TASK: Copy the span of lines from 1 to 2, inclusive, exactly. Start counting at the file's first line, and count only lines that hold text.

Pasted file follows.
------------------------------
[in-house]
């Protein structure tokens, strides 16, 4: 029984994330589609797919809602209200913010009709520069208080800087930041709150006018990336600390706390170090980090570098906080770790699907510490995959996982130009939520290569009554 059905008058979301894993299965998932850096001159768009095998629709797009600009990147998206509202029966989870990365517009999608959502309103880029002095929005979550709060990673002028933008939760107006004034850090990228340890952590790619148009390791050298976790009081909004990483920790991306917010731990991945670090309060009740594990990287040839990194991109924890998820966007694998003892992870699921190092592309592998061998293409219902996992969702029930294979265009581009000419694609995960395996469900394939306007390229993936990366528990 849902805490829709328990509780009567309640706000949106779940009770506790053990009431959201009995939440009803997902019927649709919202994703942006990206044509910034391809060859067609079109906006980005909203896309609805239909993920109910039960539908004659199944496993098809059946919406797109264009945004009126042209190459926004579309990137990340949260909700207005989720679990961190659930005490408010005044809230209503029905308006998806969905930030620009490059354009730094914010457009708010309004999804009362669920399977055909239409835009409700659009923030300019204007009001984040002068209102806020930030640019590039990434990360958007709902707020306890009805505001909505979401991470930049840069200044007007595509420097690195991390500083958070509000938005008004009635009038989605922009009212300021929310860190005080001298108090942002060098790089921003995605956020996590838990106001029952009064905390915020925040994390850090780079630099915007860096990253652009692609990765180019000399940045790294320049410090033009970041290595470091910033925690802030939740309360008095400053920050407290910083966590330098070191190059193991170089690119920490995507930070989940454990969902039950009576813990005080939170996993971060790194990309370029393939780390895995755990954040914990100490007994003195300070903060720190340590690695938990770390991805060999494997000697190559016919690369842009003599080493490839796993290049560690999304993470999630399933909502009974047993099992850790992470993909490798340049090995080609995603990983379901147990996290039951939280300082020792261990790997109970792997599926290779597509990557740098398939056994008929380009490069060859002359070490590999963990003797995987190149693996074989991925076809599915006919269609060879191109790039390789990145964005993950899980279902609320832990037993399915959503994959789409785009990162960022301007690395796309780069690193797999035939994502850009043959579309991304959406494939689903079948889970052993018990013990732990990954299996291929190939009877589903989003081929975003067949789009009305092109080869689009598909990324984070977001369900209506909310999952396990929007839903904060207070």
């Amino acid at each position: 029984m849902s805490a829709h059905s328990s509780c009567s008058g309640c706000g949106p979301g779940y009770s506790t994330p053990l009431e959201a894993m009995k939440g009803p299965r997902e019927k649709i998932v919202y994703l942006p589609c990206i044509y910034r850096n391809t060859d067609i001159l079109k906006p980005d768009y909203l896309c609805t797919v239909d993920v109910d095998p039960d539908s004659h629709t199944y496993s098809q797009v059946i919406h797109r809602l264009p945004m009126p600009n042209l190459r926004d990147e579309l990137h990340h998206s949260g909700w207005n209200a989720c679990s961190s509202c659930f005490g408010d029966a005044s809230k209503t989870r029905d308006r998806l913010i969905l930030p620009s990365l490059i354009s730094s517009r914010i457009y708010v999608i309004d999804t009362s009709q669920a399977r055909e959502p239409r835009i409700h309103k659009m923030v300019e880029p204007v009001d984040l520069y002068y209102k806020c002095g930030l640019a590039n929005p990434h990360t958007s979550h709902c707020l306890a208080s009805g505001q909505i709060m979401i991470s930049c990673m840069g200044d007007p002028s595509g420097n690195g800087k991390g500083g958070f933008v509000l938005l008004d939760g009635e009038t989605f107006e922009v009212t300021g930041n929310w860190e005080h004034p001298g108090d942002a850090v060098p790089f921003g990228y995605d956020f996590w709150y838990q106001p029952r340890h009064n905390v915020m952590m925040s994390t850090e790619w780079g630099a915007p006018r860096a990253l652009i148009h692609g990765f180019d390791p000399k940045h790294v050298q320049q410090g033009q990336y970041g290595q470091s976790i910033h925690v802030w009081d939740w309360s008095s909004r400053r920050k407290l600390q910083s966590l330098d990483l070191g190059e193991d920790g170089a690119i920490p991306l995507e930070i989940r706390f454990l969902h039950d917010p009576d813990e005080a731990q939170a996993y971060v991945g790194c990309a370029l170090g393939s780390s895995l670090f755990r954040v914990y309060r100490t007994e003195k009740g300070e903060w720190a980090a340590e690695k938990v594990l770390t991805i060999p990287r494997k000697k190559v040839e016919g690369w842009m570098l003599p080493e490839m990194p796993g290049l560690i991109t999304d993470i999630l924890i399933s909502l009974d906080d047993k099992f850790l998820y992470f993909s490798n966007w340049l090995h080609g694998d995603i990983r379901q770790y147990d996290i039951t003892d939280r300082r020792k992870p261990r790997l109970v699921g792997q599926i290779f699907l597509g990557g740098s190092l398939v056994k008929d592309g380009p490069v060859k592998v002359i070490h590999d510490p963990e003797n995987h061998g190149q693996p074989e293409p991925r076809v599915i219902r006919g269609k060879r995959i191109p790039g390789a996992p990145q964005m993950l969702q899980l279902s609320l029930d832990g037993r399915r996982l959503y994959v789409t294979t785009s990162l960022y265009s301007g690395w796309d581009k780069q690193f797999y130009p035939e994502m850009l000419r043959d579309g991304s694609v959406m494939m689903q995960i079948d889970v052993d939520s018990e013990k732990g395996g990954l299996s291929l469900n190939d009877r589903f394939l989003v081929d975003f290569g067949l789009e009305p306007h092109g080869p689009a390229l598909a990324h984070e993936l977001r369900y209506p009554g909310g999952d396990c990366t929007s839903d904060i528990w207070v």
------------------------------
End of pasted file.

[in-house]
């Protein structure tokens, strides 16, 4: 029984994330589609797919809602209200913010009709520069208080800087930041709150006018990336600390706390170090980090570098906080770790699907510490995959996982130009939520290569009554 059905008058979301894993299965998932850096001159768009095998629709797009600009990147998206509202029966989870990365517009999608959502309103880029002095929005979550709060990673002028933008939760107006004034850090990228340890952590790619148009390791050298976790009081909004990483920790991306917010731990991945670090309060009740594990990287040839990194991109924890998820966007694998003892992870699921190092592309592998061998293409219902996992969702029930294979265009581009000419694609995960395996469900394939306007390229993936990366528990 849902805490829709328990509780009567309640706000949106779940009770506790053990009431959201009995939440009803997902019927649709919202994703942006990206044509910034391809060859067609079109906006980005909203896309609805239909993920109910039960539908004659199944496993098809059946919406797109264009945004009126042209190459926004579309990137990340949260909700207005989720679990961190659930005490408010005044809230209503029905308006998806969905930030620009490059354009730094914010457009708010309004999804009362669920399977055909239409835009409700659009923030300019204007009001984040002068209102806020930030640019590039990434990360958007709902707020306890009805505001909505979401991470930049840069200044007007595509420097690195991390500083958070509000938005008004009635009038989605922009009212300021929310860190005080001298108090942002060098790089921003995605956020996590838990106001029952009064905390915020925040994390850090780079630099915007860096990253652009692609990765180019000399940045790294320049410090033009970041290595470091910033925690802030939740309360008095400053920050407290910083966590330098070191190059193991170089690119920490995507930070989940454990969902039950009576813990005080939170996993971060790194990309370029393939780390895995755990954040914990100490007994003195300070903060720190340590690695938990770390991805060999494997000697190559016919690369842009003599080493490839796993290049560690999304993470999630399933909502009974047993099992850790992470993909490798340049090995080609995603990983379901147990996290039951939280300082020792261990790997109970792997599926290779597509990557740098398939056994008929380009490069060859002359070490590999963990003797995987190149693996074989991925076809599915006919269609060879191109790039390789990145964005993950899980279902609320832990037993399915959503994959789409785009990162960022301007690395796309780069690193797999035939994502850009043959579309991304959406494939689903079948889970052993018990013990732990990954299996291929190939009877589903989003081929975003067949789009009305092109080869689009598909990324984070977001369900209506909310999952396990929007839903904060207070």